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Safety training for new and young workers now just a click away

The Report: December 2008 vol.29 num.5

by LAURA BUSHEIKIN


onique had never had a serious injury before. Shed put herself through college by working as a food server, and although shed often ended up with sore feet and an ache in her lower back, shed been told that sort of thing was just part of the job. So when she threw her back out lifting a patient in her third week at her job at a residential care facility, it took her by surprise.

The missed work, the pain and limited mobility, and the demands of ongoing physiotherapy were even more unexpected.

To anyone familiar with the statistics on new and young worker injuries, however, Moniques story is not surprising at all. In all fields, not just health care, new and young workers are a much higher risk of injury than workers of other ages. According to WCB/WorkSafeBC:

  • Each working day in BC, 46 young workers are hurt on the job;
  • Three of these workers are permanently injured every week;
  • Almost 20 per cent of serious injuries and fatalities involving young workers occur in the first month on the job.
  • Young workers average 3.5 time loss WCB/ WorkSafeBC claims per 100 full-time equivalents, compared to 3.1 claims for the entire workforce.

The message for anyone concerned with occupational health and safety is crystal clear: young and new workers have specific needs that must be addressed.

With this goal in mind, The Occupational Health and Safety Agency for Healthcare (OHSAH), a provincial agency made up of unions and employers, in collaboration with various stakeholders including HSA, has created an online OH&S module to orient and train new and young health care workers.

The module is an online educational tool accessible via the OHSAH website for no charge. Its interactive format, vibrant graphics and practical approach are specifically designed to be interesting and educational for new and young workers in the healthcare sector.

As well as educating workers about the types of hazards they can face at the workplace, and of ways to eliminate or reduce these hazards, the module trains workers to be aware of the their health and safety rights and responsibilities, and of their employers legal responsibilities in this area.

The category -new and young workers" includes experienced health care professionals who are new to a particular job site, who have come from another country and culture, as well as young (under 25) people who have never worked before.

Marty Lovick, HSA Safety Officer, was a member of the working group that created the module. He says a convergence of factors led to its creation. -It was serendipity. Several things happened at the same time," says Lovick. In July, 2007, Work- SafeBC implemented new regulations requiring employers to orient and train new and young workers in workplace hazards before they face the hazard.

Safety training module for new and young health care workers
http://kat.ohsah.bc.ca/lms

-So training expectations have gotten stronger," says Lovick. -As well, were seeing more and more healthcare happening, with new people coming in needing training. The figures in healthcare remain high for musculoskeletal injuries. So [we said] lets make a resource that can help," says Lovick.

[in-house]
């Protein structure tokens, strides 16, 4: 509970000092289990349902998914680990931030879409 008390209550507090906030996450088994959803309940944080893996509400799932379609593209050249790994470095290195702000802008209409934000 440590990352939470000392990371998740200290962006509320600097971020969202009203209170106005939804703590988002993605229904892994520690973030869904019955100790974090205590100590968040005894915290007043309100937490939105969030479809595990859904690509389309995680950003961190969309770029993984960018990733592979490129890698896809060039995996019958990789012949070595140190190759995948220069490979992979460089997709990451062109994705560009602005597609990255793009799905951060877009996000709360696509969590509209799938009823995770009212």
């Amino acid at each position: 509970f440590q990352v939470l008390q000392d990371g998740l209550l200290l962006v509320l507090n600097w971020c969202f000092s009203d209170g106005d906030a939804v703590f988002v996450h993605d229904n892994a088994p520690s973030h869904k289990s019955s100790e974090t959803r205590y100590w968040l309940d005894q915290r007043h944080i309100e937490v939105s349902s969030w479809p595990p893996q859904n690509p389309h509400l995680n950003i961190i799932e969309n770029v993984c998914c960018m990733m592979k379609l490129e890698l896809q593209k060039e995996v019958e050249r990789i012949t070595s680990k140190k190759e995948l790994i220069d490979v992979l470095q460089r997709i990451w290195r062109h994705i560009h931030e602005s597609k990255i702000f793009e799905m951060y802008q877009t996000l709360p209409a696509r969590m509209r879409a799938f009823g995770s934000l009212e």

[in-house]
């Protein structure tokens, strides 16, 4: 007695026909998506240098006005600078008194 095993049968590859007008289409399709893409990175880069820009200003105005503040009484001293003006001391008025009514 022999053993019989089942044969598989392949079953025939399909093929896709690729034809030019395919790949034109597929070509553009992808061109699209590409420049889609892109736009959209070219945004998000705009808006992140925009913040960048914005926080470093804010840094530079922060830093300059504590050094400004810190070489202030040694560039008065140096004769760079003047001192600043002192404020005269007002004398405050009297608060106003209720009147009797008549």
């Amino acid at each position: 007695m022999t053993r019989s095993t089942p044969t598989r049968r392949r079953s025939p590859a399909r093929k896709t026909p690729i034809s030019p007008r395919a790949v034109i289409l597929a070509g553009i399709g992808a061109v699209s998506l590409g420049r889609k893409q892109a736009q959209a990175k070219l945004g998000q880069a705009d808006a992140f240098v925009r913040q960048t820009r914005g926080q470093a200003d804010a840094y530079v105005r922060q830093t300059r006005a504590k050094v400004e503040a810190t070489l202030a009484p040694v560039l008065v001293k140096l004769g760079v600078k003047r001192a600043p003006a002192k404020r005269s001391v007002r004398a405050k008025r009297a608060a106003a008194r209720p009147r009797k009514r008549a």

-OHSAH was a natural choice to do this project because of its role as a clearinghouse on best practices and its ability to take on a leading role on offering training modules and research initiatives for the benefit of healthcare in the province.

-We set out to put together a generic module by asking ourselves, what would an employer want to do, when someone new walks in the door, to meet WCB expectations about safety?"

Sometimes employers see these kinds of requirements as a hindrance, says Lovick. -But they have to understand that there is a law saying they have to do something. And if you give them a way to do it that is fairly painless, its helps the employers see that it actually is in their best interests. Its a win-win situation.

-The module can assist smaller employers who dont have a program, and also can be integrated into an already existing OH&S orientation program at larger organizations," says Lovick.

The on-line format makes the module cost-effective and easily accessible. However, the module shouldnt be seen as a replacement for faceto- face communication, says Lovick. Site-specific and hazard-specific training are essential.

The module and its contents are relevant to all HSA members, not just young and new workers, says Lovick. -All workers are at risk when a new worker doesnt know what they are doing. Clients and patients are safer when staff are safer." The module can take pressure off experienced workers who may wonder when, and how, to step in when they see a new colleague engaging in pounsafe practices.

With the new OHSAH module, workplace injury prevention is now just a click away, providing an easy way to change stories such as Moniques:

-So when Monique started work at a residential care facility, she was happy to receive training in occupational health and safety. She learned not just how to prevent injuries and illness on the job, but also what her rights and responsibilities were in this area." A less dramatic story, perhaps, but much more satisfying!

If you have a safety concern at your workplace, talk to your occupational health and safety steward, or contact Marty Lovick at the HSA office.

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